Certified strength and conditioning specialist and writer Lou Schuler shares an excerpt from his new book The New Rules of Lifting for Abs.

My body was falling apart in the fall of 2008. I had a jacked-up shoulder, a hernia, and a knee injury, all on the right side. At times I could barely walk, much less lift—a very strange circumstance for a guy who writes about fitness for a living.

Around that time I was working with my friend Nick Tumminello, a trainer and owner of Performance University International, a strength and conditioning company. He and I wrote an article about testing core strength. One of the tests was based on the sit-up, using four levels of difficulty:

Level 1: bent-knee sit-up, arms at sides

Level 2: straight-leg sit-up, heels a few inches apart, arms straight, hands touching top of thighs

Level 3: straight-leg sit-up, heels a few inches apart, arms folded across chest

Level 4: straight-leg sit-up, heels a few inches apart, arms extended behind head

You pass each level if you can do a smooth sit-up from a dead stop—head, shoulders, hips, and heels touching the floor—without twisting or raising a leg.

I was happy to pass Level 3, given the mess I’d become, and given the fact that I hardly ever did any sit-ups or crunches in my workouts. Interestingly, a mutual friend of ours, a competitive bodybuilder, couldn’t pass Level 2 without one leg coming off the floor.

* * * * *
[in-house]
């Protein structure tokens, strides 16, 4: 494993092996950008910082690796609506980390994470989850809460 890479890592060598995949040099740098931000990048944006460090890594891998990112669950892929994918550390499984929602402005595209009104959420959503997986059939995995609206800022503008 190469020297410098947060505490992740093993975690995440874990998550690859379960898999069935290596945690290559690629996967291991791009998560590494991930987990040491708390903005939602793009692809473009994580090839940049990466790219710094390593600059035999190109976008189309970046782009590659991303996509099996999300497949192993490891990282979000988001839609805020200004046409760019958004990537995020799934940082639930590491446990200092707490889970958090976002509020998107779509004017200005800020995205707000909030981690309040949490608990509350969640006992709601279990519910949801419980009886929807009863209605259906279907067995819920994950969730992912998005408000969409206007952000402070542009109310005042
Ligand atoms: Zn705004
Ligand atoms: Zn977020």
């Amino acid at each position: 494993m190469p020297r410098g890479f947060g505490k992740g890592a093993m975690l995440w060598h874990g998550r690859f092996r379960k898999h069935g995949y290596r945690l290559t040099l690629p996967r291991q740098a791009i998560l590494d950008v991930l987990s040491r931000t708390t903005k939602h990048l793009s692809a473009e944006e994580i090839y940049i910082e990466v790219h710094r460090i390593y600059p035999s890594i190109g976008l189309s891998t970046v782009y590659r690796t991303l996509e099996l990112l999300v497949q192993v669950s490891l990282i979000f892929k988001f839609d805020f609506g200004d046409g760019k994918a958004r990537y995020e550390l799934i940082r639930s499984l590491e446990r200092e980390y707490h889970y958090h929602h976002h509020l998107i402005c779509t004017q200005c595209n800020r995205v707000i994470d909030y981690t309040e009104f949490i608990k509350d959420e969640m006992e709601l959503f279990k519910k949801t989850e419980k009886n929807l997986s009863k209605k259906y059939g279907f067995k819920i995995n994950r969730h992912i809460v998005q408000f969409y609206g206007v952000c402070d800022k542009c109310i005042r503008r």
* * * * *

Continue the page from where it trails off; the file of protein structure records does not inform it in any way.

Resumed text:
I didn’t give the test much thought until recently. My big goal was to rebuild my beat-to-hell body. For that I needed to focus on core fitness, which I did, and which worked even better than I had hoped. I explained what I was doing to world-renowned trainer Alwyn Cosgrove, owner of Results Fitness in Santa Clarita, Calif. I learned, to my surprise, that he had come to the same conclusion years before, which changed the way he trained his clients.

That new training paradigm—one that combines joint mobility, core fitness, and overall conditioning with traditional strength training—was the basis of The New Rules of Lifting for Abs, the book I wrote with Cosgrove that is now out in paperback.

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Ab training is easy. Core training is hard.

To me, the sit-up was always kind of a stupid exercise. I couldn’t do it very well, and even in my teens it seemed to punish my lower back in an unnatural way. I switched to the crunch soon enough. It hurt less and seemed to make more sense. After all, if I wanted to develop my biceps, I did exercises that contracted the muscle. Why would the abs be any different?

But for some reason, they were different. Unlike my biceps, my abs didn’t seem to look better or feel better with repeated contractions. Same with all the other ab exercises I used to do. Side crunches, twisting crunches, reverse crunches. Hanging leg raises, Russian twists, cable crunches. By themselves, they didn’t seem to contribute to my quest to get bigger, stronger, and leaner.